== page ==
Referring to the example of the PAN card being used for authentication, he stated that a system where identity could be established with a PAN card and where services could be received in return, would ensure complete satisfaction and would not have the adverse effects of surveillance.

He clarified that his implication of ‘surveillance’ was not in line with being ‘watched from behind a screen’. He stated that that was however, not the only form of surveillance foreseeable.

Justice Chandrachud then raised a question about insurance policies that had to be paid. He questioned if citizens were opening themselves up to surveillance in this instance.

Mr. Divan responded to the broader issue, questioning if the Indian constitution could allow for a surveillance state. He stated that checks and balances would not be of relevance, considering the degree of invasiveness at play.

Responding to the question on giving over geographic information to banks, he stated that a citizen still had the option to choose from different banks, since there would be different systems of information storage. He also stated that they could choose between a credit and debit card, clarifying that the former enables some form of information collection by the bank but with the latter, sensitive information would be protected completely. Compared to the over-arching power of the state, the power of private service providers and their relationship with citizens was wholly different.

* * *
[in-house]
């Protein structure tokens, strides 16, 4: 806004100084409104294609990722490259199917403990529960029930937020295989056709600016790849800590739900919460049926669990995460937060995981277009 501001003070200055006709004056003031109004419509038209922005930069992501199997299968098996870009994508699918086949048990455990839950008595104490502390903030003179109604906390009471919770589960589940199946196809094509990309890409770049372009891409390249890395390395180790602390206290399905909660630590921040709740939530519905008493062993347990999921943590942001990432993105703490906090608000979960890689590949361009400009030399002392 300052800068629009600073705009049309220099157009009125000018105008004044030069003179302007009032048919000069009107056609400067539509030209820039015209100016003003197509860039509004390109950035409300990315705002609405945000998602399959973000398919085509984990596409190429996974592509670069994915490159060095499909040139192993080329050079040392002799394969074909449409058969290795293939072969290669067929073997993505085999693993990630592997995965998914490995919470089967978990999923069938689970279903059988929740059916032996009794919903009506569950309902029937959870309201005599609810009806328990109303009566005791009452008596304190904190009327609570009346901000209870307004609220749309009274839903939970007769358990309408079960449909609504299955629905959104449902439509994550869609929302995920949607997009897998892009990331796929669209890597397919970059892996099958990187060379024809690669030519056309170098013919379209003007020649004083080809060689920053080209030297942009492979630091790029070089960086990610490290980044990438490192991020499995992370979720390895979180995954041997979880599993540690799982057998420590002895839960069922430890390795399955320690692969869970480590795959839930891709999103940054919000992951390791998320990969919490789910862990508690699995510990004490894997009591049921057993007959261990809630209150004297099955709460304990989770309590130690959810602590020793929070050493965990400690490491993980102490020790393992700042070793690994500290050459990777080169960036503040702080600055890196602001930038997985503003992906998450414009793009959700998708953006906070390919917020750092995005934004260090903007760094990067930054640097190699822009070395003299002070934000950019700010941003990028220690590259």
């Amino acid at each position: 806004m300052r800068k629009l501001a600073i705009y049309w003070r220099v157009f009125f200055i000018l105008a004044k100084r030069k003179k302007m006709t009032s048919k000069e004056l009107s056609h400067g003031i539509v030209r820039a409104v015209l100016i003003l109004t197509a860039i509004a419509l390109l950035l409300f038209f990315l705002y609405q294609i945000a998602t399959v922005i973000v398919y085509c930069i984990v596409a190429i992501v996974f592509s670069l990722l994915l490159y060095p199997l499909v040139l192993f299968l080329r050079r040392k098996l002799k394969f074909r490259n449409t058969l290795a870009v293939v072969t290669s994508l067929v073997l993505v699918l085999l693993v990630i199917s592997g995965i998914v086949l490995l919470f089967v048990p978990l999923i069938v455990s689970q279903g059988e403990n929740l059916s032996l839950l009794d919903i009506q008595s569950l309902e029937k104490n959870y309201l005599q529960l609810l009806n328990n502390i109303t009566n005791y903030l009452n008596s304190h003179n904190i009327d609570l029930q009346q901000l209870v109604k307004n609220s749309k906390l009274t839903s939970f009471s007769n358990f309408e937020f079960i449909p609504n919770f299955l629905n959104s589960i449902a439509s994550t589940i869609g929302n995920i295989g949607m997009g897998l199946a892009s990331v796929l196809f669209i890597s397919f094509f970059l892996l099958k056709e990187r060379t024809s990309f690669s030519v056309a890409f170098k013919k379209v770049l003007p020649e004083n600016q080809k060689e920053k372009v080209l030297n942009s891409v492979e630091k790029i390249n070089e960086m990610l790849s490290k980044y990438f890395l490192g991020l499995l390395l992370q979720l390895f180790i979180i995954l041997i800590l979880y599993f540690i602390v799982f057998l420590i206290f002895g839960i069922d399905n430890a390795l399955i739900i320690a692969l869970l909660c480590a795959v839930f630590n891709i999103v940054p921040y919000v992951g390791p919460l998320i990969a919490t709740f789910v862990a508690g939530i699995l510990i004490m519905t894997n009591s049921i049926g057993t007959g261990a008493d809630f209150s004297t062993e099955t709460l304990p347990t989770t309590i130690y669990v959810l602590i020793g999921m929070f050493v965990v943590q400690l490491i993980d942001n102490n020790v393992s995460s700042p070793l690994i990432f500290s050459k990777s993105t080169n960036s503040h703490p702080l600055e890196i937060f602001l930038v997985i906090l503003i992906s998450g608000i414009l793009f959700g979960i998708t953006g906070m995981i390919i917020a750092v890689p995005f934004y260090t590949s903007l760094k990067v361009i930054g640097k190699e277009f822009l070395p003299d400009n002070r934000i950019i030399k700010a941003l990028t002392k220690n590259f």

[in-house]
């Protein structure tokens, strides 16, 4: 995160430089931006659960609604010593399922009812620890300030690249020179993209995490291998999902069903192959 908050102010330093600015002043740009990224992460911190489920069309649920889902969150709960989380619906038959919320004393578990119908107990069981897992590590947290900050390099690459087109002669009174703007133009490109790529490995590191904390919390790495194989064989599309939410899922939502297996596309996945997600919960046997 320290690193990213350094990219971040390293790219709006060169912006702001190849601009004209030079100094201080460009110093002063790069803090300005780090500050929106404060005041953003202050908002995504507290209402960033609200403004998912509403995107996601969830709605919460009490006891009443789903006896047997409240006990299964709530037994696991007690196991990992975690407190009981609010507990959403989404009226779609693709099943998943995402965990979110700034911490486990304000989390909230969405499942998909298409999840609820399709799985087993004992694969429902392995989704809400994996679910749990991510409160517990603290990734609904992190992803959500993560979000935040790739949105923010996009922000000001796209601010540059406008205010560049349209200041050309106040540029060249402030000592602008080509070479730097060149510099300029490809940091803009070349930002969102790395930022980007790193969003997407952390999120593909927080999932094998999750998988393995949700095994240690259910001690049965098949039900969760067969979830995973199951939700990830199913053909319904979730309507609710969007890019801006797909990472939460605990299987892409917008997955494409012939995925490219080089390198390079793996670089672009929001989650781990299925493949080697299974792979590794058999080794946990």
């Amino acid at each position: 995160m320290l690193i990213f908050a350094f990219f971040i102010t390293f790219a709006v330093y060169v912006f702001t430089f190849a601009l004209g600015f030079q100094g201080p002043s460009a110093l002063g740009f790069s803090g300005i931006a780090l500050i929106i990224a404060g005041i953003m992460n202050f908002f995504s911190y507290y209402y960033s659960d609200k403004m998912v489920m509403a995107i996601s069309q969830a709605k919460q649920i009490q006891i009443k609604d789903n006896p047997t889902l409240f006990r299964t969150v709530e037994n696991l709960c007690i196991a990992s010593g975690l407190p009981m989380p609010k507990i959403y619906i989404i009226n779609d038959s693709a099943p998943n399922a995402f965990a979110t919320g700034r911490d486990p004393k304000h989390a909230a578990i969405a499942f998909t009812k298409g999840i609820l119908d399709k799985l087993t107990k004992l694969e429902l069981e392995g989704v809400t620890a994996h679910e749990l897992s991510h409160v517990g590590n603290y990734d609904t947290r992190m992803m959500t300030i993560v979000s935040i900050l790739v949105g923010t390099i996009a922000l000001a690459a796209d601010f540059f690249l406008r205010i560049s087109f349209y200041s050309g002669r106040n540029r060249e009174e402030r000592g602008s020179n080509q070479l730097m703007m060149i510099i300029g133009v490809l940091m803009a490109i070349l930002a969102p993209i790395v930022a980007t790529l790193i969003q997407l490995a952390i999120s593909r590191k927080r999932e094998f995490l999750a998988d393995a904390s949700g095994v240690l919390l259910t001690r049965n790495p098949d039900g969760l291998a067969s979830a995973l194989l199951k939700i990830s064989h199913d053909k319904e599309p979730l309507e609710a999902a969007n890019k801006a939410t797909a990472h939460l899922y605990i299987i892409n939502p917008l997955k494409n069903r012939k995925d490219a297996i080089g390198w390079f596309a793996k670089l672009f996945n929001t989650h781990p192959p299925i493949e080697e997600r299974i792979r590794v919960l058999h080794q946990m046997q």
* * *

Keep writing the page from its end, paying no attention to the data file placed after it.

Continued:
SC Constitution Bench on Aadhaar – Final Hearing (Day V)

In October 2015, a 3-judge bench of the Supreme Court of India referred challenges to the Aadhaar program to a constitution bench. One of the primary concerns of this petition was to decide on the existence of a fundamental right to privacy, which has since been upheld. Other similar petitions, concerned with the legitimacy of Aadhaar had been tagged with this petition. While the existence of the fundamental right to privacy has been upheld, challenges against the Aadhaar programme and linking services to this programme were yet to be adjudicated upon.

An interim order was passed in December of 2017, a summary of the arguments can be found here and here.

The final hearing commenced on January 17, 2017. Summaries of the arguments advanced on the first four days can be found on the following links – I, II, III and IV.